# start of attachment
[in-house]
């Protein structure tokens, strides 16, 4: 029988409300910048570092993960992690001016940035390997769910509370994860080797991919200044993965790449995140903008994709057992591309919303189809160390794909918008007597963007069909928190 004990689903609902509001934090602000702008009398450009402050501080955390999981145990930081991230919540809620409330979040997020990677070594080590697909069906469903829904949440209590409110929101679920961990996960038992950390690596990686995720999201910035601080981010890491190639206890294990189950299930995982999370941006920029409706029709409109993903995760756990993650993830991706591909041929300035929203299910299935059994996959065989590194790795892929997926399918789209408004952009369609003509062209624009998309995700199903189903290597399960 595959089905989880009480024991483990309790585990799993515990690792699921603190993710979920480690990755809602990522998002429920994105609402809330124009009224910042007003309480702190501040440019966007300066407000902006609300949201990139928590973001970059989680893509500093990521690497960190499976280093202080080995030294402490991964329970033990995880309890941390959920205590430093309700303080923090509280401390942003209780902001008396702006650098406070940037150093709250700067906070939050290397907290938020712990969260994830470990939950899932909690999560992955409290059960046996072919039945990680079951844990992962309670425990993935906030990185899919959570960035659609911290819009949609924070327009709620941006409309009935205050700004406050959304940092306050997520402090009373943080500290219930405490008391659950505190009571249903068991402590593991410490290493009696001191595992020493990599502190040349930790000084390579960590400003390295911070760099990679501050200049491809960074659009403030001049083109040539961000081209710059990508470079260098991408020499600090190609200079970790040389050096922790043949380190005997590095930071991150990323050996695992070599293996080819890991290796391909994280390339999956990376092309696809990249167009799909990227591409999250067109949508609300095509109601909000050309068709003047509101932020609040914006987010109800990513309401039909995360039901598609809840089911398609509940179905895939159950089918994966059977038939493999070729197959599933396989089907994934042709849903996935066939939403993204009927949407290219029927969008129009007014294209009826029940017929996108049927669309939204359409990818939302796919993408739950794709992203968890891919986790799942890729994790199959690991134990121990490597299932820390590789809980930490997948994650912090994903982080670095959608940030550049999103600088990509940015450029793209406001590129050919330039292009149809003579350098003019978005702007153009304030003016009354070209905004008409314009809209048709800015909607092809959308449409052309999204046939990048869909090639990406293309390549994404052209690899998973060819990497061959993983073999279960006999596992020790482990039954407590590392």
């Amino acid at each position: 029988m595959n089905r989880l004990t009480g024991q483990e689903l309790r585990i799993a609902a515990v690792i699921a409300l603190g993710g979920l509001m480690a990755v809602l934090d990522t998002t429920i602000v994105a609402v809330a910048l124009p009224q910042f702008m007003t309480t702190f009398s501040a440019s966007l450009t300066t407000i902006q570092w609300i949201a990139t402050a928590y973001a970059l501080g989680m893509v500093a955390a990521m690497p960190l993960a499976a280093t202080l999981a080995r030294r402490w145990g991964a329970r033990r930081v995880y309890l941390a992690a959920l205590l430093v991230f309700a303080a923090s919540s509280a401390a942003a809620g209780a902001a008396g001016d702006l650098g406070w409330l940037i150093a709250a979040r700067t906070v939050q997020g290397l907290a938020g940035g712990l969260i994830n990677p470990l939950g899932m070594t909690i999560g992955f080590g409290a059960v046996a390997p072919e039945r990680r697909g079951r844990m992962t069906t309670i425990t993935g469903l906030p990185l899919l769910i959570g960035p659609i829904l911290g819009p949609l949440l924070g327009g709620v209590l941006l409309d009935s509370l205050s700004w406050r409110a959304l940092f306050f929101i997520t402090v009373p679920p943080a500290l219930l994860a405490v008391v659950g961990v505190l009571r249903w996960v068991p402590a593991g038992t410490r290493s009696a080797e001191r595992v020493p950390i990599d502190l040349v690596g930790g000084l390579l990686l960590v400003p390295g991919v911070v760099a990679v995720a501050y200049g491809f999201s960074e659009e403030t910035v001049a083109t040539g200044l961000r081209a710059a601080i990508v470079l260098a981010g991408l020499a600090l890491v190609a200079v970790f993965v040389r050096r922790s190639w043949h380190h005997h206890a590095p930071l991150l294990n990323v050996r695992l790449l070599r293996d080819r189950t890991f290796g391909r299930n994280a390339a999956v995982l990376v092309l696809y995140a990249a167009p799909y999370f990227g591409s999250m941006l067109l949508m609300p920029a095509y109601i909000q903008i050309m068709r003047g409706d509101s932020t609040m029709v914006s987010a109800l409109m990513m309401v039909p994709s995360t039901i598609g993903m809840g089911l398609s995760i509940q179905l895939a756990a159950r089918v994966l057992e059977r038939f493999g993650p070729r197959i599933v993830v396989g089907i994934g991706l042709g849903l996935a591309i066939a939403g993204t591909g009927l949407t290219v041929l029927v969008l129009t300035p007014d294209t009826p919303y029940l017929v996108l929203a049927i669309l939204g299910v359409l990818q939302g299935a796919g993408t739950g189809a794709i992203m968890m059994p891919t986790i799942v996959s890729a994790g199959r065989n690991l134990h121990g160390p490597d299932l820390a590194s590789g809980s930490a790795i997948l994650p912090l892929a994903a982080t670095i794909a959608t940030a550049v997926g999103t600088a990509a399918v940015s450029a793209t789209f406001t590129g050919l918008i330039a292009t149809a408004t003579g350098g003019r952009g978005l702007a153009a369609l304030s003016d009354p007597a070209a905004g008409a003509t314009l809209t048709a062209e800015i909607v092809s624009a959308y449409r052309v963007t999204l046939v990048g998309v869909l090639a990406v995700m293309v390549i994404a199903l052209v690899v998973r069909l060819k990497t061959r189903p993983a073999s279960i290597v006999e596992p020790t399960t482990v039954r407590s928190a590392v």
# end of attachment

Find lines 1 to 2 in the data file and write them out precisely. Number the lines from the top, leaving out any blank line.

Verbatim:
[in-house]
């Protein structure tokens, strides 16, 4: 029988409300910048570092993960992690001016940035390997769910509370994860080797991919200044993965790449995140903008994709057992591309919303189809160390794909918008007597963007069909928190 004990689903609902509001934090602000702008009398450009402050501080955390999981145990930081991230919540809620409330979040997020990677070594080590697909069906469903829904949440209590409110929101679920961990996960038992950390690596990686995720999201910035601080981010890491190639206890294990189950299930995982999370941006920029409706029709409109993903995760756990993650993830991706591909041929300035929203299910299935059994996959065989590194790795892929997926399918789209408004952009369609003509062209624009998309995700199903189903290597399960 595959089905989880009480024991483990309790585990799993515990690792699921603190993710979920480690990755809602990522998002429920994105609402809330124009009224910042007003309480702190501040440019966007300066407000902006609300949201990139928590973001970059989680893509500093990521690497960190499976280093202080080995030294402490991964329970033990995880309890941390959920205590430093309700303080923090509280401390942003209780902001008396702006650098406070940037150093709250700067906070939050290397907290938020712990969260994830470990939950899932909690999560992955409290059960046996072919039945990680079951844990992962309670425990993935906030990185899919959570960035659609911290819009949609924070327009709620941006409309009935205050700004406050959304940092306050997520402090009373943080500290219930405490008391659950505190009571249903068991402590593991410490290493009696001191595992020493990599502190040349930790000084390579960590400003390295911070760099990679501050200049491809960074659009403030001049083109040539961000081209710059990508470079260098991408020499600090190609200079970790040389050096922790043949380190005997590095930071991150990323050996695992070599293996080819890991290796391909994280390339999956990376092309696809990249167009799909990227591409999250067109949508609300095509109601909000050309068709003047509101932020609040914006987010109800990513309401039909995360039901598609809840089911398609509940179905895939159950089918994966059977038939493999070729197959599933396989089907994934042709849903996935066939939403993204009927949407290219029927969008129009007014294209009826029940017929996108049927669309939204359409990818939302796919993408739950794709992203968890891919986790799942890729994790199959690991134990121990490597299932820390590789809980930490997948994650912090994903982080670095959608940030550049999103600088990509940015450029793209406001590129050919330039292009149809003579350098003019978005702007153009304030003016009354070209905004008409314009809209048709800015909607092809959308449409052309999204046939990048869909090639990406293309390549994404052209690899998973060819990497061959993983073999279960006999596992020790482990039954407590590392």